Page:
The company’s 2010 Sustainability Report (pdf) says that C02 emissions increased by 30 percent between 2009 and 2010, from 26.4 to 34.3 kg per cubic meter of products sold – the largest annual increase in three years. The major reason, Ikea said, was that the share of its buildings’ energy coming from renewable sources decreased during the year.
“When our supply agreements for grid electricity from renewable sources expired in major markets – Germany and France – they were not replaced, as Ikea has decided not to pay premium prices for ‘green’ grid electricity,” the report said. “This is one of the reasons why Ikea invests in alternative solutions, such as solar panel systems and wind turbines.”
In the 2010 financial year, Ikea added solar panels to eight of its buildings, taking the total number of buildings with solar installations to 17. It has plans to reach about 40 buildings by the end of 2011, and eventually install solar panels on about 150 stores and distribution centers, in countries including the U.S., Canada, U.K., Spain, Germany, Czech Republic, Belgium, Italy and France.
In the U.S., Ikea is installing solar panels in California, Arizona, two east coast stores and its Southwest distribution center – its largest U.S. building.
Ikea says it has also increased its investments in wind turbines in France and Germany, with 52 turbines installed or in the process of being installed and connected to the power grid. These installations are expected to generate around 95 GWh, the equivalent of 10 percent of the total FY09 electricity consumption in Ikea buildings, the company said.
Bloomberg has reported that Ikea plans to build a wind farm that will supply electricity to all 17 of its stores in Sweden.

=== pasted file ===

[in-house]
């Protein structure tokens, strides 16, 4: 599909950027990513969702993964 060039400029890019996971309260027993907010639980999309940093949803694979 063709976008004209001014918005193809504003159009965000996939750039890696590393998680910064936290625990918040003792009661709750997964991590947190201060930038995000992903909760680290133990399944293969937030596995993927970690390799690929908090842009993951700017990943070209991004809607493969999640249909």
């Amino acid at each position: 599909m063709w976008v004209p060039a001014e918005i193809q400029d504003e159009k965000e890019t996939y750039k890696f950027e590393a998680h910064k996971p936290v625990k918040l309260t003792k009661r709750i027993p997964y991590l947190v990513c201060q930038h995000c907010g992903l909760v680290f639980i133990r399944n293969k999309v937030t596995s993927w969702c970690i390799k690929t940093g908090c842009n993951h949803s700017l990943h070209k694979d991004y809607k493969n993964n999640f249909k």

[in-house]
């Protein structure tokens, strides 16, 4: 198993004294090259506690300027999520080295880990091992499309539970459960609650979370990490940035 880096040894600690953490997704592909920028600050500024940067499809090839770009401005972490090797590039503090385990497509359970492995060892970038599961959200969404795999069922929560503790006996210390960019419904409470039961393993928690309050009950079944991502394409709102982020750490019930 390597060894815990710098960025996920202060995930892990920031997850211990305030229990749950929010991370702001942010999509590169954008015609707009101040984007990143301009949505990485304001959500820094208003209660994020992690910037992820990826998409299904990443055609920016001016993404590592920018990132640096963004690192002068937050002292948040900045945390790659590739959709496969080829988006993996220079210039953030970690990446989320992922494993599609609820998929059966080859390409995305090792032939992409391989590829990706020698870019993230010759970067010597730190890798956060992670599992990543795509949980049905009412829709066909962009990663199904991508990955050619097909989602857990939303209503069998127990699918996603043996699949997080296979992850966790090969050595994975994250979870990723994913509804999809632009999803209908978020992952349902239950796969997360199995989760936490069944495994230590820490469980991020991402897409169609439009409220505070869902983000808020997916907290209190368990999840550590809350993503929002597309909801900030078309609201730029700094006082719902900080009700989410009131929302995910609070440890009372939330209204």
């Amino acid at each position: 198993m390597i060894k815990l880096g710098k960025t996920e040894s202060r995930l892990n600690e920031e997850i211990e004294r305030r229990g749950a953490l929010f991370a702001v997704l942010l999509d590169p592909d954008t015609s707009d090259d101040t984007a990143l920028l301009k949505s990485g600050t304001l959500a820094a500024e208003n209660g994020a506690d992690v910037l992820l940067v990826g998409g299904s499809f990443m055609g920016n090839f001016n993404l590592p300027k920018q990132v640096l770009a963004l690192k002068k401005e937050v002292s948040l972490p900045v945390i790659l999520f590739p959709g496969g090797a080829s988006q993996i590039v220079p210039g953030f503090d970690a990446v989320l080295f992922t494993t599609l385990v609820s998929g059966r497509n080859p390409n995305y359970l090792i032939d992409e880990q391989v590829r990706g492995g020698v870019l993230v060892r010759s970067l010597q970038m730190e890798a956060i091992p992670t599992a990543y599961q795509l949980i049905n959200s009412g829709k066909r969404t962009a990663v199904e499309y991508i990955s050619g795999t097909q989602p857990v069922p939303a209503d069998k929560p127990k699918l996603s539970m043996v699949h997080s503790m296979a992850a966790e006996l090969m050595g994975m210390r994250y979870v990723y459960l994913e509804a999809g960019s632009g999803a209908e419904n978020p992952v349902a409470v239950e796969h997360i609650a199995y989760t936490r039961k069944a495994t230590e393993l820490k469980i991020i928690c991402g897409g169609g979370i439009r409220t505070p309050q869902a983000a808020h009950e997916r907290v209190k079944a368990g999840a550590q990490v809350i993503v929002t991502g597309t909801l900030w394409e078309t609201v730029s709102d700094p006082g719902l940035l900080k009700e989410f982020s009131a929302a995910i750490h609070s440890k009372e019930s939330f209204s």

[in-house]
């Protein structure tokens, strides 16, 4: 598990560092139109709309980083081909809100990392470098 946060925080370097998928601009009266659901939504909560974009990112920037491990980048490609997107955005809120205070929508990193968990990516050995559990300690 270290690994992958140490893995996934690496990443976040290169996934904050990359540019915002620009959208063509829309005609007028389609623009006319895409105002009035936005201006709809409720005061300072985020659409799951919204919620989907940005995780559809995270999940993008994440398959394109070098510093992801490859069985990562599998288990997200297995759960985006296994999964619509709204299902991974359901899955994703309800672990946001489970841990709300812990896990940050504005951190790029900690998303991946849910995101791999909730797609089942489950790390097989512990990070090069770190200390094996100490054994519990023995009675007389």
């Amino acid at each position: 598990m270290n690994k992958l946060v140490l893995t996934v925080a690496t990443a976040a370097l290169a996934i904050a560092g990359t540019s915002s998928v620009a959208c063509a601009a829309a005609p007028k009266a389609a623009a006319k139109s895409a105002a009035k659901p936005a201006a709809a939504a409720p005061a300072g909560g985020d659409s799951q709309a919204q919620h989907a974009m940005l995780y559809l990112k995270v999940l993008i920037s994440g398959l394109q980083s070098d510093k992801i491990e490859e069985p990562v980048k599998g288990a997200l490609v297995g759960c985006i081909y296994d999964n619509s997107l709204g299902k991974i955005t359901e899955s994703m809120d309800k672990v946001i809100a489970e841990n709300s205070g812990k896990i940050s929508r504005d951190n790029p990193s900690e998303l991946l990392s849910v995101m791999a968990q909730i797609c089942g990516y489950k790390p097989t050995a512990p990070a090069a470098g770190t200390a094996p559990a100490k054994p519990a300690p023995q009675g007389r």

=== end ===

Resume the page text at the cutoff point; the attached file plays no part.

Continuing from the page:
A store opening in fall 2011 in Centennial, Colorado will be constructed with geothermal technology. As part of this effort, Ikea has partnered with the Department of Energy’s National Renewable Energy Laboratory (NREL) to study geothermal efficiency in large-scale buildings.
As well as emissions from buildings, the company counts total scope 1, scope 2 and scope 3 emissions, and estimates that these were about 30 million tons in 2010. Ikea says that 85 percent of emissions can be attributed to material extraction, customer transportation, the use of products and disposal. About 70 percent of the company’s home furnishings suppliers report actual figures for energy consumption and CO2 emissions.
Other highlights of the report:
- The share of Ikea’s wood coming from certified sources increased from 16.2 to 23.6 percent between 2009 and 2010.
- Ikea has increased reclamation of waste at Swedwood, an industrial supplier within the Ikea Group, from 74 percent in 2009 to 95 percent in 2010.
- The share of more sustainable cotton in the Ikea range more than doubled compared to 2009, to 13.4 percent of total Ikea use. More than 80,000 farmers in India and Pakistan are now using more sustainable farming practices, the company said.
- In 2010 Ikea introduced its Sustainability Product Score card, an internal tool to classify home furnishings according to 11 environmental criteria.
Clarification: The first paragraph was amended to clarify that in the past year, Ikea has been building on-site renewables – but has not increased its overall use of renewable energy.